At a glance, Shea Weber’s season is proceeding as per usual. He has four goals in nine games—above pace for him—and he is a plus 6 in goal differential. But a closer look reveals some oddities in the all-star defenseman’s game.
Weber is known chiefly for his booming slap shot, which devastates anyone in its path, often including teammates, like the one that ripped through an Olympic net while he played for Canada against Germany in 2010.
But that characteristic shot was nowhere to be found at the beginning of the season. Against Ottawa, Weber defied his own conventions, sneaking down to score a goal on a wrap around. The following game, against Dallas, he scored with a soft shot from out front that no one seemed to catch on to until it was in the net.
Weber was back to form on his last two goals, including his fourth of the year Wednesday night at Edmonton, which was the classic slapper. But what of the variety of goals Weber has so far scored? Is it an evolution of Weber? Dumb luck? Something else?
One thing that is certainly true, the Predators power play has been in all out failure in the early season. The team is 2-for-27 on the season. They went 0-for-5 in a win at home versus Chicago, and 0-for-3 at home in a loss versus Pittsburgh, before going 0-for-1 at the Oilers. Coach Peter Laviolette has been cognizant of this, but for the most part seems to think things will fall into place.
“We’ve got to get better at what we’re doing, and I think we will,” Laviolette told The Tennessean. “I think we have the right message, the right players,
And we have to work through it as a team.”
Weber clearly doesn’t rely completely on the power play to produce his offense, but the power play struggles, for whatever reason, may be contributing to the relative absence of his slapper. A power play is frequently his best opportunity to unleash the shot because his defensive responsibilities aren’t as great. Why those opportunities aren’t coming to him right now isn’t necessarily clear, although it seems plausible, if not definite, that opposing teams are now much more aware of him than they once were. This may also explain Weber’s hunt for different ways and different times to score.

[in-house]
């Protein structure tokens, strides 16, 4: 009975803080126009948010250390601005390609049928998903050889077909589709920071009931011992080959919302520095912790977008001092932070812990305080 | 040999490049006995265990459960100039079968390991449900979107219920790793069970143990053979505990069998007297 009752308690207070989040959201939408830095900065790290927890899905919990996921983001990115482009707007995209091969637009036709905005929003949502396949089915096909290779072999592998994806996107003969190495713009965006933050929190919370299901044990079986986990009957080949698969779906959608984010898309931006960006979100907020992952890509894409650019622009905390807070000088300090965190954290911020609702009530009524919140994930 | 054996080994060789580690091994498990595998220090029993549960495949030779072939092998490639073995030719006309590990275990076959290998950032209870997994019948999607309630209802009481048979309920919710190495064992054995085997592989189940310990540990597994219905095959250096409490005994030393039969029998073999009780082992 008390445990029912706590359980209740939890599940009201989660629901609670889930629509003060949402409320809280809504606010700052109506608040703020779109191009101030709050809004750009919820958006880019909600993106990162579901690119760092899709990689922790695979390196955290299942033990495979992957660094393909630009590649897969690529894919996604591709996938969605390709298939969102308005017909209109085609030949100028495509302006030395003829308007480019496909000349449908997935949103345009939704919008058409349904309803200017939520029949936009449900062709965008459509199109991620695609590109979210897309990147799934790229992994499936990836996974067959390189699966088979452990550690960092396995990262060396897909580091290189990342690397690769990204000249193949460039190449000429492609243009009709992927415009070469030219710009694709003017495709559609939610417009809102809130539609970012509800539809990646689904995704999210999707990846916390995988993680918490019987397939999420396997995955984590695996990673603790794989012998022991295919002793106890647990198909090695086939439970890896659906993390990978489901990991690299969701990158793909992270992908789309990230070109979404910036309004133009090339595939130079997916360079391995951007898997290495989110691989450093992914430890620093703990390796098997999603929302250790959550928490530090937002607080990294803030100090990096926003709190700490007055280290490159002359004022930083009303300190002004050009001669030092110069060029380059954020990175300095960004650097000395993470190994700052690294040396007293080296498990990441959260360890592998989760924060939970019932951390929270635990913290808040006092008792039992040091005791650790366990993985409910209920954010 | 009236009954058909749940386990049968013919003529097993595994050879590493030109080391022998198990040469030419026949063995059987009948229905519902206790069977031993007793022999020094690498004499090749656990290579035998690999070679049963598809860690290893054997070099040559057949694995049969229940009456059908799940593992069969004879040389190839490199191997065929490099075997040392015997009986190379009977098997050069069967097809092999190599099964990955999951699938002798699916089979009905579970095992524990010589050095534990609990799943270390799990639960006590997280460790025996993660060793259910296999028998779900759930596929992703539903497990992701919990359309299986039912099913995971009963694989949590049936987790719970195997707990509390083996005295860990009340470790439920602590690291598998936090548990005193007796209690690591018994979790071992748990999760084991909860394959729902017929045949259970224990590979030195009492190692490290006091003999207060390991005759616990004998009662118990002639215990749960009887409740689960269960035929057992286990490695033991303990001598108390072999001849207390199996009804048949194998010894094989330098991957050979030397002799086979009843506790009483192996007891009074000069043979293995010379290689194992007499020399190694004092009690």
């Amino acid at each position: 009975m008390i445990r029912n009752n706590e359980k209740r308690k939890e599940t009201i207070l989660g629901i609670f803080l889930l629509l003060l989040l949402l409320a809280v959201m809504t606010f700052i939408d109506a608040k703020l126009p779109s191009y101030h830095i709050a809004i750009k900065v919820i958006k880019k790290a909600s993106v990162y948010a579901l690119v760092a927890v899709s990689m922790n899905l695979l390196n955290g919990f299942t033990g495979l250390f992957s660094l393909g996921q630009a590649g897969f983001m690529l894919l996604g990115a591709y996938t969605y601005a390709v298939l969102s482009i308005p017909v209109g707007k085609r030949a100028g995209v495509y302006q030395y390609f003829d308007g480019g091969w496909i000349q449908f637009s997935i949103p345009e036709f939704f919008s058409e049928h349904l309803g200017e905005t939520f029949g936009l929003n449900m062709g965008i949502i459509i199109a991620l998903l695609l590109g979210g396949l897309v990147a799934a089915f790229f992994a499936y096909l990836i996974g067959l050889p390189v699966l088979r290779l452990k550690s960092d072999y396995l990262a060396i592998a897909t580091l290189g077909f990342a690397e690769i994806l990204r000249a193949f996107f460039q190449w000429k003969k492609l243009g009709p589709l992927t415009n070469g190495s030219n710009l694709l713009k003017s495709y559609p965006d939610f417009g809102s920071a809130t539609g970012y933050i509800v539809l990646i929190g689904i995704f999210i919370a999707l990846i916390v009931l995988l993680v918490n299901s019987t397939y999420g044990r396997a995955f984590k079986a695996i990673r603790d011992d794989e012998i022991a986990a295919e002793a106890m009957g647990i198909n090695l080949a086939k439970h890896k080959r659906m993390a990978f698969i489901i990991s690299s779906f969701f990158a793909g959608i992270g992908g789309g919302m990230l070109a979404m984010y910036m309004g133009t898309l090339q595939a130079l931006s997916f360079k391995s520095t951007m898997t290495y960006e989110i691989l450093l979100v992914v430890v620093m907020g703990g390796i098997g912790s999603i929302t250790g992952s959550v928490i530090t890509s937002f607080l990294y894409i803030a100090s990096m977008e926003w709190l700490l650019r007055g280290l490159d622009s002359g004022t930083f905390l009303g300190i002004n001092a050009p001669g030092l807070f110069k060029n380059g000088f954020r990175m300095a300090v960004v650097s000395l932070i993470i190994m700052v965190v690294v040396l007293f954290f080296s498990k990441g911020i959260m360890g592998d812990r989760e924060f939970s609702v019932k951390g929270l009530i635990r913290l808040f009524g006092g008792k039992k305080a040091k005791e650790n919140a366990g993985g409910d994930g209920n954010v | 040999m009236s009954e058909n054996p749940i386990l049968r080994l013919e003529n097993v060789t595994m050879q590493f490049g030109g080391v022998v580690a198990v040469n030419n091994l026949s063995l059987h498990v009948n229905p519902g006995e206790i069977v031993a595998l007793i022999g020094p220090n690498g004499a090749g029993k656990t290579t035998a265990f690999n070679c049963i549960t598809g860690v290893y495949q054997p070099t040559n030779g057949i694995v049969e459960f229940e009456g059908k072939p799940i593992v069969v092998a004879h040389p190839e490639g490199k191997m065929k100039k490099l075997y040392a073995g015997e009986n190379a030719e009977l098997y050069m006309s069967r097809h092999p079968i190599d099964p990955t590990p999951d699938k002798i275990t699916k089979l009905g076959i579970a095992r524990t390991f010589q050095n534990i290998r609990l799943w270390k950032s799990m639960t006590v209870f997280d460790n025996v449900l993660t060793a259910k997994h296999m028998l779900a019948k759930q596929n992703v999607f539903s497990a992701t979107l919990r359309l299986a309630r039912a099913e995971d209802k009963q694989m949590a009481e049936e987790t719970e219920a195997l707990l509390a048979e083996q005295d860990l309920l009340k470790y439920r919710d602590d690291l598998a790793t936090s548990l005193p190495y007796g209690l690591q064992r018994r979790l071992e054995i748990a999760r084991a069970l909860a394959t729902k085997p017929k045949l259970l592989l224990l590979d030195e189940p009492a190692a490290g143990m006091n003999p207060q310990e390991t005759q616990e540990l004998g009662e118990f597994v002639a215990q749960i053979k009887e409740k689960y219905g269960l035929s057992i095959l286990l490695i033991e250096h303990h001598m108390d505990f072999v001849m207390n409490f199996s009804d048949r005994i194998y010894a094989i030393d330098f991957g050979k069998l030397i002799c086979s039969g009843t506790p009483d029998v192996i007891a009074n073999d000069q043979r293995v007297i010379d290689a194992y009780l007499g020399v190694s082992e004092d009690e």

None of this tells us why Weber has just one assist on the season, though. He posted a career high in points last season, scoring 23 goals and 33 assists and presenting perhaps his best chance to date to win the Norris trophy as best defenseman, which he lost to Chicago’s Duncan Keith. Passing is perhaps the least-talked-about aspect of Weber’s game, behind his shot and his physicality, but his ability to rack up assists through rebounded shots or a pass into traffic from the point is a consistent part of his game.
Weber trails in points behind his two most-likely competitors for the Norris. Ottawa’s Erik Karlsson has eight points in nine games, and Keith has six points in 10 games. But Weber is a plus 6, while Karlsson is a minus 2 and Keith a plus 5.
This early in the season, these statistics are, of course, nearly meaningless. But Weber’s October has definitely proven to be something not quite normal. We’ll wait to see what it means.
One thing perhaps in the favor of Weber and the entire team is the return of Matt Cullen from injured reserve. The move required some line shuffling that Laviolette believes will lead to scoring balance. Will it trickle down to the ailing power play? We’ll see about that too.
Alex is a native of Nashville, Tennessee. He has four years of reporting experience, both sports and news, mostly in newspapers. He holds a M.S. from the Columbia University Graduate School of Journalism, in New York City, and a B.S. in journalism from Middle Tennessee State University. He is a former news and sports editor at the MTSU student paper, Sidelines, and interned at the Tennessean. Raised in a football family, he left the reservation and found an obsession in hockey.